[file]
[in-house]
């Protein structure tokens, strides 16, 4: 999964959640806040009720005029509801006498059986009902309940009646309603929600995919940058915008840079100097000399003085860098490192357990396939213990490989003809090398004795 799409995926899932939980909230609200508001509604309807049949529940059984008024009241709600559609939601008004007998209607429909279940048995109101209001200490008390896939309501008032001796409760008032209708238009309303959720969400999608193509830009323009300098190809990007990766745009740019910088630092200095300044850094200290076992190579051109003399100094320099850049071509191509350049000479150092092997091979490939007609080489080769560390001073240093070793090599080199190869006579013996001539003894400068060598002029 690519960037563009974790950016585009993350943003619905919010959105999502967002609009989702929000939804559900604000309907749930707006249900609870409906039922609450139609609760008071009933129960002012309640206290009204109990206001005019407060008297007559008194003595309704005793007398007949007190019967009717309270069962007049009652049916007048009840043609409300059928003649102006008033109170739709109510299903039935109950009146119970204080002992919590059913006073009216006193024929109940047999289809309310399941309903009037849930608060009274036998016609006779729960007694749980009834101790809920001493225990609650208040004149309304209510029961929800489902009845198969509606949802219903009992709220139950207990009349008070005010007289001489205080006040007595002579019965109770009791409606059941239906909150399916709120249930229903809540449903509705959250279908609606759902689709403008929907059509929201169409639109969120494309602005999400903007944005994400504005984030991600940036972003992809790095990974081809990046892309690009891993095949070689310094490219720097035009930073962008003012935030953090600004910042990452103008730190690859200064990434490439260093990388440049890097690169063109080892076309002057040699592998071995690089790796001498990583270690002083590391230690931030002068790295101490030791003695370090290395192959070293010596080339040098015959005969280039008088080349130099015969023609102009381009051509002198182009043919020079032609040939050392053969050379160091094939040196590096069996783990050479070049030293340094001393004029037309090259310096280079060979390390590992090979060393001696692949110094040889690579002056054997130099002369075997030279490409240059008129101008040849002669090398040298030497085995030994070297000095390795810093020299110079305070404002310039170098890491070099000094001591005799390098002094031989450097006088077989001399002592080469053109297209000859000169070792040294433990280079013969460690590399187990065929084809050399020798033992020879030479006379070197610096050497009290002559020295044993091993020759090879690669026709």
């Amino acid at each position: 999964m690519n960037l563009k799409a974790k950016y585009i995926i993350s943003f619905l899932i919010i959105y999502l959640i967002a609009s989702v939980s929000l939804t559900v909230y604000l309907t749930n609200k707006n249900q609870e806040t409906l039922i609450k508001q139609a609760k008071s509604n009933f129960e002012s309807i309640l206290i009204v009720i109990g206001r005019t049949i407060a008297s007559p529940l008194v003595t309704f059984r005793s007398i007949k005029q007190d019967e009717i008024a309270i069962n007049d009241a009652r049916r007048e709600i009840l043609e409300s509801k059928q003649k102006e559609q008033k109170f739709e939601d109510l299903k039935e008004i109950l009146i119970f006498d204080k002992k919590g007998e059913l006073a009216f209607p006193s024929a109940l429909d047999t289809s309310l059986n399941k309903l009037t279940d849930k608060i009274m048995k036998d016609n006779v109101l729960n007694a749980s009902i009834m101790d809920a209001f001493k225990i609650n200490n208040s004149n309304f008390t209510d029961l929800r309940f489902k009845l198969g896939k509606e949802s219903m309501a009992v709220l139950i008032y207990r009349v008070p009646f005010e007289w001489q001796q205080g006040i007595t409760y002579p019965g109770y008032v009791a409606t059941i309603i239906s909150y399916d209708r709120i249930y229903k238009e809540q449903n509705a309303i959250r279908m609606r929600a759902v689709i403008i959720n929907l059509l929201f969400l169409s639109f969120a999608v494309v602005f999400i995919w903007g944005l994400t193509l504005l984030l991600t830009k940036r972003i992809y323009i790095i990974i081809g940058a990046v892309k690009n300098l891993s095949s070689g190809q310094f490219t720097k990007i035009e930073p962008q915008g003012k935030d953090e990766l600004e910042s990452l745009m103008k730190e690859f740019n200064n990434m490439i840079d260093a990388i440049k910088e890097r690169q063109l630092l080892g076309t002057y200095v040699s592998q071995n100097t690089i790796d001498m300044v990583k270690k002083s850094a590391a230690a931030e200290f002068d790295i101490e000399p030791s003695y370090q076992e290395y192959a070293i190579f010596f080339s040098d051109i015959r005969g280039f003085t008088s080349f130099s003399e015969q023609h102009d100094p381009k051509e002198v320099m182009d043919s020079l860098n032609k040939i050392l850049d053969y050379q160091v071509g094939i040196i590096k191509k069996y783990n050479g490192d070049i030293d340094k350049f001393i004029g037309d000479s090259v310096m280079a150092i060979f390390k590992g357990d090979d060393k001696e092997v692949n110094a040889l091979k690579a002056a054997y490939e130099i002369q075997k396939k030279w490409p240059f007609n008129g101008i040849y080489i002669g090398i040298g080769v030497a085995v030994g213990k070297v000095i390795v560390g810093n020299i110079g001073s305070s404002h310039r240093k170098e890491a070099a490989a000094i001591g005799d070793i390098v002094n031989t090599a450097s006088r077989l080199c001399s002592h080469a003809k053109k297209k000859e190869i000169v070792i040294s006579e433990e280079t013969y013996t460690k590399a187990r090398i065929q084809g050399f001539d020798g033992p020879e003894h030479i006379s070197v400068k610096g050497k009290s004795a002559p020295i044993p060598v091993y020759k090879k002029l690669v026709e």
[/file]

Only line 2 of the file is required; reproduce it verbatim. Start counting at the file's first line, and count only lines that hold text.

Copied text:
């Protein structure tokens, strides 16, 4: 999964959640806040009720005029509801006498059986009902309940009646309603929600995919940058915008840079100097000399003085860098490192357990396939213990490989003809090398004795 799409995926899932939980909230609200508001509604309807049949529940059984008024009241709600559609939601008004007998209607429909279940048995109101209001200490008390896939309501008032001796409760008032209708238009309303959720969400999608193509830009323009300098190809990007990766745009740019910088630092200095300044850094200290076992190579051109003399100094320099850049071509191509350049000479150092092997091979490939007609080489080769560390001073240093070793090599080199190869006579013996001539003894400068060598002029 690519960037563009974790950016585009993350943003619905919010959105999502967002609009989702929000939804559900604000309907749930707006249900609870409906039922609450139609609760008071009933129960002012309640206290009204109990206001005019407060008297007559008194003595309704005793007398007949007190019967009717309270069962007049009652049916007048009840043609409300059928003649102006008033109170739709109510299903039935109950009146119970204080002992919590059913006073009216006193024929109940047999289809309310399941309903009037849930608060009274036998016609006779729960007694749980009834101790809920001493225990609650208040004149309304209510029961929800489902009845198969509606949802219903009992709220139950207990009349008070005010007289001489205080006040007595002579019965109770009791409606059941239906909150399916709120249930229903809540449903509705959250279908609606759902689709403008929907059509929201169409639109969120494309602005999400903007944005994400504005984030991600940036972003992809790095990974081809990046892309690009891993095949070689310094490219720097035009930073962008003012935030953090600004910042990452103008730190690859200064990434490439260093990388440049890097690169063109080892076309002057040699592998071995690089790796001498990583270690002083590391230690931030002068790295101490030791003695370090290395192959070293010596080339040098015959005969280039008088080349130099015969023609102009381009051509002198182009043919020079032609040939050392053969050379160091094939040196590096069996783990050479070049030293340094001393004029037309090259310096280079060979390390590992090979060393001696692949110094040889690579002056054997130099002369075997030279490409240059008129101008040849002669090398040298030497085995030994070297000095390795810093020299110079305070404002310039170098890491070099000094001591005799390098002094031989450097006088077989001399002592080469053109297209000859000169070792040294433990280079013969460690590399187990065929084809050399020798033992020879030479006379070197610096050497009290002559020295044993091993020759090879690669026709």